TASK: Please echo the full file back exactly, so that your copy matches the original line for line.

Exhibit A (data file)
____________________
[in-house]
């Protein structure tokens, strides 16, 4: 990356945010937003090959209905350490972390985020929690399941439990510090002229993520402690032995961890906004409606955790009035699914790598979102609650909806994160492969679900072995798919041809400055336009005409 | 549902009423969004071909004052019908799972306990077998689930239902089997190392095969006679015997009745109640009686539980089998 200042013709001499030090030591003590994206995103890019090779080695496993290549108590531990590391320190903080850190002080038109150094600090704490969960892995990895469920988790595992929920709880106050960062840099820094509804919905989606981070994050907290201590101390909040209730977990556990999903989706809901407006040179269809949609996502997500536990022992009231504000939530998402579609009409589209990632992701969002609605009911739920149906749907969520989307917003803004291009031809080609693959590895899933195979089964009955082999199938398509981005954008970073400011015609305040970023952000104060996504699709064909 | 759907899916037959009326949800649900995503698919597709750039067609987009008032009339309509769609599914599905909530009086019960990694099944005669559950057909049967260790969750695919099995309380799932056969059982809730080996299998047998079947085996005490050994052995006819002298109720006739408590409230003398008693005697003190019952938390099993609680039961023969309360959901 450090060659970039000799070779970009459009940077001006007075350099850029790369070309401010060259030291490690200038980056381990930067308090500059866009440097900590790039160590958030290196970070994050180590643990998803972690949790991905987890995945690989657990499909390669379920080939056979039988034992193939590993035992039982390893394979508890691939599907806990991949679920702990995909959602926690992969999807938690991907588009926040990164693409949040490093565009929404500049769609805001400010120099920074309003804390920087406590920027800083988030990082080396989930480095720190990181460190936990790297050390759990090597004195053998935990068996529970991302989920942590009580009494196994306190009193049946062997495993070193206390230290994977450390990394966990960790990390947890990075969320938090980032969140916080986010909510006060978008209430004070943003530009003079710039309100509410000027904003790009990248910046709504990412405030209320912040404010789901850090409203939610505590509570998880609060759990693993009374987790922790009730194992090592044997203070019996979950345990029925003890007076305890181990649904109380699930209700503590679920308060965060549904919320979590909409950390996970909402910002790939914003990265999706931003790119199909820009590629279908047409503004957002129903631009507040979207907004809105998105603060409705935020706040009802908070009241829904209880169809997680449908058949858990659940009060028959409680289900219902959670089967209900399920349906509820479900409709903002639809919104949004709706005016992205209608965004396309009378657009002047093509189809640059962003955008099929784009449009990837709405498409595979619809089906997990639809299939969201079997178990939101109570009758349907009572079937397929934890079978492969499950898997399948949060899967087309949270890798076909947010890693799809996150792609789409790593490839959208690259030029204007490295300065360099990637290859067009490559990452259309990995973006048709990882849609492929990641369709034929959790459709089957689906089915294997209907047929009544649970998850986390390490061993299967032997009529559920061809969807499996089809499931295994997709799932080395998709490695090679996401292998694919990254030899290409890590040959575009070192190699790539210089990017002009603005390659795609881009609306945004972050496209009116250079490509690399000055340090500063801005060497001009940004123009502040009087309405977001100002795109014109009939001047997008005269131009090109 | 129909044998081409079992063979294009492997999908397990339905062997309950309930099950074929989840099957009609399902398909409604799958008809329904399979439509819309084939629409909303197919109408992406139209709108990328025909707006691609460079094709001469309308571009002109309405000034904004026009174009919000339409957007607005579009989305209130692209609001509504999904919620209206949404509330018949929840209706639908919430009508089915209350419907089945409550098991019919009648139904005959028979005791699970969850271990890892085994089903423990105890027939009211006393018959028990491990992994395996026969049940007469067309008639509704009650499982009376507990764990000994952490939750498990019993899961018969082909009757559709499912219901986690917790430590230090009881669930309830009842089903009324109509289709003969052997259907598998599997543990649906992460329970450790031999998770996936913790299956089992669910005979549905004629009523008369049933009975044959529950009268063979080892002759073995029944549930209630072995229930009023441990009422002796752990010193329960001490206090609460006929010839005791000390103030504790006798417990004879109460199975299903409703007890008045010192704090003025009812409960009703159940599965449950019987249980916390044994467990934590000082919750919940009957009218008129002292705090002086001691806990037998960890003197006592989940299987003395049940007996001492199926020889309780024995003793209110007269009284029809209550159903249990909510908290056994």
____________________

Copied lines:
[in-house]
């Protein structure tokens, strides 16, 4: 990356945010937003090959209905350490972390985020929690399941439990510090002229993520402690032995961890906004409606955790009035699914790598979102609650909806994160492969679900072995798919041809400055336009005409 | 549902009423969004071909004052019908799972306990077998689930239902089997190392095969006679015997009745109640009686539980089998 200042013709001499030090030591003590994206995103890019090779080695496993290549108590531990590391320190903080850190002080038109150094600090704490969960892995990895469920988790595992929920709880106050960062840099820094509804919905989606981070994050907290201590101390909040209730977990556990999903989706809901407006040179269809949609996502997500536990022992009231504000939530998402579609009409589209990632992701969002609605009911739920149906749907969520989307917003803004291009031809080609693959590895899933195979089964009955082999199938398509981005954008970073400011015609305040970023952000104060996504699709064909 | 759907899916037959009326949800649900995503698919597709750039067609987009008032009339309509769609599914599905909530009086019960990694099944005669559950057909049967260790969750695919099995309380799932056969059982809730080996299998047998079947085996005490050994052995006819002298109720006739408590409230003398008693005697003190019952938390099993609680039961023969309360959901 450090060659970039000799070779970009459009940077001006007075350099850029790369070309401010060259030291490690200038980056381990930067308090500059866009440097900590790039160590958030290196970070994050180590643990998803972690949790991905987890995945690989657990499909390669379920080939056979039988034992193939590993035992039982390893394979508890691939599907806990991949679920702990995909959602926690992969999807938690991907588009926040990164693409949040490093565009929404500049769609805001400010120099920074309003804390920087406590920027800083988030990082080396989930480095720190990181460190936990790297050390759990090597004195053998935990068996529970991302989920942590009580009494196994306190009193049946062997495993070193206390230290994977450390990394966990960790990390947890990075969320938090980032969140916080986010909510006060978008209430004070943003530009003079710039309100509410000027904003790009990248910046709504990412405030209320912040404010789901850090409203939610505590509570998880609060759990693993009374987790922790009730194992090592044997203070019996979950345990029925003890007076305890181990649904109380699930209700503590679920308060965060549904919320979590909409950390996970909402910002790939914003990265999706931003790119199909820009590629279908047409503004957002129903631009507040979207907004809105998105603060409705935020706040009802908070009241829904209880169809997680449908058949858990659940009060028959409680289900219902959670089967209900399920349906509820479900409709903002639809919104949004709706005016992205209608965004396309009378657009002047093509189809640059962003955008099929784009449009990837709405498409595979619809089906997990639809299939969201079997178990939101109570009758349907009572079937397929934890079978492969499950898997399948949060899967087309949270890798076909947010890693799809996150792609789409790593490839959208690259030029204007490295300065360099990637290859067009490559990452259309990995973006048709990882849609492929990641369709034929959790459709089957689906089915294997209907047929009544649970998850986390390490061993299967032997009529559920061809969807499996089809499931295994997709799932080395998709490695090679996401292998694919990254030899290409890590040959575009070192190699790539210089990017002009603005390659795609881009609306945004972050496209009116250079490509690399000055340090500063801005060497001009940004123009502040009087309405977001100002795109014109009939001047997008005269131009090109 | 129909044998081409079992063979294009492997999908397990339905062997309950309930099950074929989840099957009609399902398909409604799958008809329904399979439509819309084939629409909303197919109408992406139209709108990328025909707006691609460079094709001469309308571009002109309405000034904004026009174009919000339409957007607005579009989305209130692209609001509504999904919620209206949404509330018949929840209706639908919430009508089915209350419907089945409550098991019919009648139904005959028979005791699970969850271990890892085994089903423990105890027939009211006393018959028990491990992994395996026969049940007469067309008639509704009650499982009376507990764990000994952490939750498990019993899961018969082909009757559709499912219901986690917790430590230090009881669930309830009842089903009324109509289709003969052997259907598998599997543990649906992460329970450790031999998770996936913790299956089992669910005979549905004629009523008369049933009975044959529950009268063979080892002759073995029944549930209630072995229930009023441990009422002796752990010193329960001490206090609460006929010839005791000390103030504790006798417990004879109460199975299903409703007890008045010192704090003025009812409960009703159940599965449950019987249980916390044994467990934590000082919750919940009957009218008129002292705090002086001691806990037998960890003197006592989940299987003395049940007996001492199926020889309780024995003793209110007269009284029809209550159903249990909510908290056994």